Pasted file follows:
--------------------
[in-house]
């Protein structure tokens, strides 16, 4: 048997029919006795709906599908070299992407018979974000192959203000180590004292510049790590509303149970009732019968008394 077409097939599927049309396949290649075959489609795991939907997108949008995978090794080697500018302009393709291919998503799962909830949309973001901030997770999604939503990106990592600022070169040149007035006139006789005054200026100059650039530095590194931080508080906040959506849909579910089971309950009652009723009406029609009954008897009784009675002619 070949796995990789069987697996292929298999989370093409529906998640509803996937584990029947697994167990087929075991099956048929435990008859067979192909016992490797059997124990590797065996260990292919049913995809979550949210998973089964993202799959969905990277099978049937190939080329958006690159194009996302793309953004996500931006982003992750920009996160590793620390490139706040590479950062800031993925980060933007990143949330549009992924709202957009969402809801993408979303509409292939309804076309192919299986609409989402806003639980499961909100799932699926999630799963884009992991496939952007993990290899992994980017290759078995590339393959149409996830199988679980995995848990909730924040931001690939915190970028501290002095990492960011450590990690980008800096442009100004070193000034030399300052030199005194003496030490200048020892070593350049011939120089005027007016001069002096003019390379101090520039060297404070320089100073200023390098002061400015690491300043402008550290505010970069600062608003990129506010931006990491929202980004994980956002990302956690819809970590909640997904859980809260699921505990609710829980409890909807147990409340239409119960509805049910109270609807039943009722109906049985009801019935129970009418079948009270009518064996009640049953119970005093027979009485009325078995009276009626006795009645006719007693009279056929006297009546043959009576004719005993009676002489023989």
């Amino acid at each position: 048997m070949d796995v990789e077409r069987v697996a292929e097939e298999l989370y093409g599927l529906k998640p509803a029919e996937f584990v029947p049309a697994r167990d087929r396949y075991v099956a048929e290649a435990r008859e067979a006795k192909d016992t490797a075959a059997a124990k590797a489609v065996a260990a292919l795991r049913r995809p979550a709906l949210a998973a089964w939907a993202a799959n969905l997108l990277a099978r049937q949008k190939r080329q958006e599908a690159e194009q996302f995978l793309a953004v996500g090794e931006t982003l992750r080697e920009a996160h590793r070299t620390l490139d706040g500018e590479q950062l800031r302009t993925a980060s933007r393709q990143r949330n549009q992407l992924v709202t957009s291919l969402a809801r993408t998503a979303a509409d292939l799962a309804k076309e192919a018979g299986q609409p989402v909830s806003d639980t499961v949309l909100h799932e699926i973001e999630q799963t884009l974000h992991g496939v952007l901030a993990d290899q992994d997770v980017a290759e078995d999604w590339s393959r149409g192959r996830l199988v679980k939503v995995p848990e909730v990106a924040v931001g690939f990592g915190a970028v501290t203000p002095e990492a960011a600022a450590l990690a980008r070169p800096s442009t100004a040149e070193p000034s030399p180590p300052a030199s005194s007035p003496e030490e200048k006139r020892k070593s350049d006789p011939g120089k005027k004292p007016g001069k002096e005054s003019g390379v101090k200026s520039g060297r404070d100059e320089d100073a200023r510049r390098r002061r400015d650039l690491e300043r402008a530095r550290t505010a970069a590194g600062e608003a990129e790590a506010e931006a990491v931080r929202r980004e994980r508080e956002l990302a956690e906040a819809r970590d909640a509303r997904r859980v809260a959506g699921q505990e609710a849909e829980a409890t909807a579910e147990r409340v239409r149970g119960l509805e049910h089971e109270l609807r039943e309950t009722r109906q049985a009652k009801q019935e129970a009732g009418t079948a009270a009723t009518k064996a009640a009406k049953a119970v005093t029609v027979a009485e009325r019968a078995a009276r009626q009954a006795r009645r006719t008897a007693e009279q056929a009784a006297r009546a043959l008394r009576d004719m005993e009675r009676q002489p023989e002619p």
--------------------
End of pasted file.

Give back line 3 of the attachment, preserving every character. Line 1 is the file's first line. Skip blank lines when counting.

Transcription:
């Amino acid at each position: 048997m070949d796995v990789e077409r069987v697996a292929e097939e298999l989370y093409g599927l529906k998640p509803a029919e996937f584990v029947p049309a697994r167990d087929r396949y075991v099956a048929e290649a435990r008859e067979a006795k192909d016992t490797a075959a059997a124990k590797a489609v065996a260990a292919l795991r049913r995809p979550a709906l949210a998973a089964w939907a993202a799959n969905l997108l990277a099978r049937q949008k190939r080329q958006e599908a690159e194009q996302f995978l793309a953004v996500g090794e931006t982003l992750r080697e920009a996160h590793r070299t620390l490139d706040g500018e590479q950062l800031r302009t993925a980060s933007r393709q990143r949330n549009q992407l992924v709202t957009s291919l969402a809801r993408t998503a979303a509409d292939l799962a309804k076309e192919a018979g299986q609409p989402v909830s806003d639980t499961v949309l909100h799932e699926i973001e999630q799963t884009l974000h992991g496939v952007l901030a993990d290899q992994d997770v980017a290759e078995d999604w590339s393959r149409g192959r996830l199988v679980k939503v995995p848990e909730v990106a924040v931001g690939f990592g915190a970028v501290t203000p002095e990492a960011a600022a450590l990690a980008r070169p800096s442009t100004a040149e070193p000034s030399p180590p300052a030199s005194s007035p003496e030490e200048k006139r020892k070593s350049d006789p011939g120089k005027k004292p007016g001069k002096e005054s003019g390379v101090k200026s520039g060297r404070d100059e320089d100073a200023r510049r390098r002061r400015d650039l690491e300043r402008a530095r550290t505010a970069a590194g600062e608003a990129e790590a506010e931006a990491v931080r929202r980004e994980r508080e956002l990302a956690e906040a819809r970590d909640a509303r997904r859980v809260a959506g699921q505990e609710a849909e829980a409890t909807a579910e147990r409340v239409r149970g119960l509805e049910h089971e109270l609807r039943e309950t009722r109906q049985a009652k009801q019935e129970a009732g009418t079948a009270a009723t009518k064996a009640a009406k049953a119970v005093t029609v027979a009485e009325r019968a078995a009276r009626q009954a006795r009645r006719t008897a007693e009279q056929a009784a006297r009546a043959l008394r009576d004719m005993e009675r009676q002489p023989e002619p």